With OTA’s in full swing, excitement for the upcoming season has ratcheted up another notch. As the rookies begin to mingle with the returning vets and other hopefuls, new storylines are beginning to take shape. Like, how the key to a successful 2016 season lies in the hands of a quarterback not named Kirk Cousins.
The strides that the offensive line group make in year two under the tutelage of Bill Callahan, will go a long way to determining just how good this team can truly be. From a shake up in training camp last year on the right side, to two young and untested players being baptized by fire due to injuries– the group overall, handled themselves fairly well. Now for the encore.
During his previous stop prior to arriving in DC in January 2015, the former college QB Callahan, headed up a group that opened holes for DeMarco Murray’s monster 2014 season with the Cowboys. And even without the talent that was at his disposal, his arrival brought huge expectations and excitement for what could be, with then returning starter Alfred Morris in the backfield.
Although Washington struggled mightily to replicate those types of numbers on the ground in his first season, his effect was still visible. With Washington’s sack numbers plummeting from 58 in 2014 to 27 in 2015. Allowing for newly appointed starter Kirk Cousins, to throw for 4166 yards (a new single season team record), 29 touchdowns and a 69.8% completion percentage (good for second all-time in team history, behind the legendary Sammy Baugh).
But the running game. 1500 yards and a per carry average of 3.7 (good for 20th in 2015), prevented the team from being able to truly impose their will. Forcing the onus over onto the passing game and a defense, which improved last season but still is a work in progress.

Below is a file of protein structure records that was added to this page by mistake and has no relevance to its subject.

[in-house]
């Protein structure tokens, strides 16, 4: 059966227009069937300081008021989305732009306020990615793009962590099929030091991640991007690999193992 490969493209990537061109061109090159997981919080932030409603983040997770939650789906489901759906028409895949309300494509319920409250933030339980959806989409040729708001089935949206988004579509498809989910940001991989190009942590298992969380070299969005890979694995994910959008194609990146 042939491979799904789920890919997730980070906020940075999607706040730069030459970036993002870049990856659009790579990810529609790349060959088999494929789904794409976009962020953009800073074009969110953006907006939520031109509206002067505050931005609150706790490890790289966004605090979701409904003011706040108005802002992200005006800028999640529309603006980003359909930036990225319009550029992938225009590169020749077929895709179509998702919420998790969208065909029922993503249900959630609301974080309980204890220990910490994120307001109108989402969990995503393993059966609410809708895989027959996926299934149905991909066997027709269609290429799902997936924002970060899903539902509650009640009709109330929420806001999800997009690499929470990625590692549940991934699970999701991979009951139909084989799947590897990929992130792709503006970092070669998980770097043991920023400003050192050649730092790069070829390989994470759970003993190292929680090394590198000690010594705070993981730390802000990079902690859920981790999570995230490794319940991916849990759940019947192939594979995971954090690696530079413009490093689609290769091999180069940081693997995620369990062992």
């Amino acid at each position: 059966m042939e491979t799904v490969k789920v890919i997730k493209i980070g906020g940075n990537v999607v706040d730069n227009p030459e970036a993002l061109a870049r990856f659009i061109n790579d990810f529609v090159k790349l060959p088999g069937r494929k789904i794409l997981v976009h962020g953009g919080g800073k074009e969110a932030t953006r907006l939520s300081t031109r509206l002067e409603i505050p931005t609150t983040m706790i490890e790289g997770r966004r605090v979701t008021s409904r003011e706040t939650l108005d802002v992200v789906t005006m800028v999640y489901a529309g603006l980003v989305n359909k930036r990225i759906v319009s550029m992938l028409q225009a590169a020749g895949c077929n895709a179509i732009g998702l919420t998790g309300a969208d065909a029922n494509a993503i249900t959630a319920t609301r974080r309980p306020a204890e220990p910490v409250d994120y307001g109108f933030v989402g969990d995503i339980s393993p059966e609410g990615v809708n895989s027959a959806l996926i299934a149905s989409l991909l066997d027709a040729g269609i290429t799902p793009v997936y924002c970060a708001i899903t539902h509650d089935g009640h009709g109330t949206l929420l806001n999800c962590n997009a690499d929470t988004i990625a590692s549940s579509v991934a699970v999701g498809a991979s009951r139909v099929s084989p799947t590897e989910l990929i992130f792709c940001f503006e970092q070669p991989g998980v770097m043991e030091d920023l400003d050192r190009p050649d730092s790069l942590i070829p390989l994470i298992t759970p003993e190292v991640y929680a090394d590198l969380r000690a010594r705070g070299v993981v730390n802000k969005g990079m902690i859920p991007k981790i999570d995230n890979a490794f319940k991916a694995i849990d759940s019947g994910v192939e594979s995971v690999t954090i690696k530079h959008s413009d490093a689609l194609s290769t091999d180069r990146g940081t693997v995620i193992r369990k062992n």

Was it now departed Alfred Morris’ inability to fully adapt (physically and/or mentally) to a new run scheme– behind an inexperienced line? Was then rookie Matt Jones to blame for not having the patience to know when and when not to press the hole? Could it have been Coach Gruden’s insistence to sub his backs like the Kentucky Wildcats rotate in McDonald’s All-Americans on the hardwood?
Yes. All of that played a role to varying degrees.
The reality is, there is a lot of youth on the offensive side of the ball in Washington. Especially upfront in the trenches. Save for perennial pro bowler Trent Williams and Kory Lichtensteiger, the other potential starters up front in 2016 will be 25 or younger with a combined 46 starts between them (Long-13, Scherff-16, Moses-17).
Coach Callahan was the man responsible for molding a very young talented group of lineman in Dallas into one of the premier lines in football. So we know he’s more than qualified. And Washington, once a team known for eschewing adding quality young talent upfront, has used eight of their last 25 draft picks dating back to 2012, on the position.
2012: Josh LeRibeus (G) SMU – 3rd Rd* | Adam Gettis (G) IOWA – 5th Rd | Tom Compton (T) South Dakota – 6th Rd
2014: Morgan Moses (T) UVA – 3rd Rd* | Spencer Long (G) NEB – 3rd Rd*
2015: Brandon Scherff (G) IOWA – 1st Rd* | Arie Kouandjio (G) ALA – 4th Rd | Austin Reiter (C) USF – 7th Rd
* – denotes player who saw regular season action in 2015
Bringing forth the question. Can the young fellas continue to grow and take that next step in their maturation? Redskins fans are definitely hoping so. Because if they can, that makes a very good offense potentially lethal, with a newfound ability to be truly balanced with their gameplan. Running because want to, not because they have to– which will only benefit both the pass game and their own defense.
The former Benedictine College quarterback turned offensive line jedi master, laid the foundation in 2015. As barring any major transactions, both the starters and rotation guys on the line will have been in his program for a season plus. It’s now time for the necessary tweaks in the film room and practice, so that the big boys can set the table for an even better season.
And yes, Kirk Cousins needs to play well also. But we knew that already.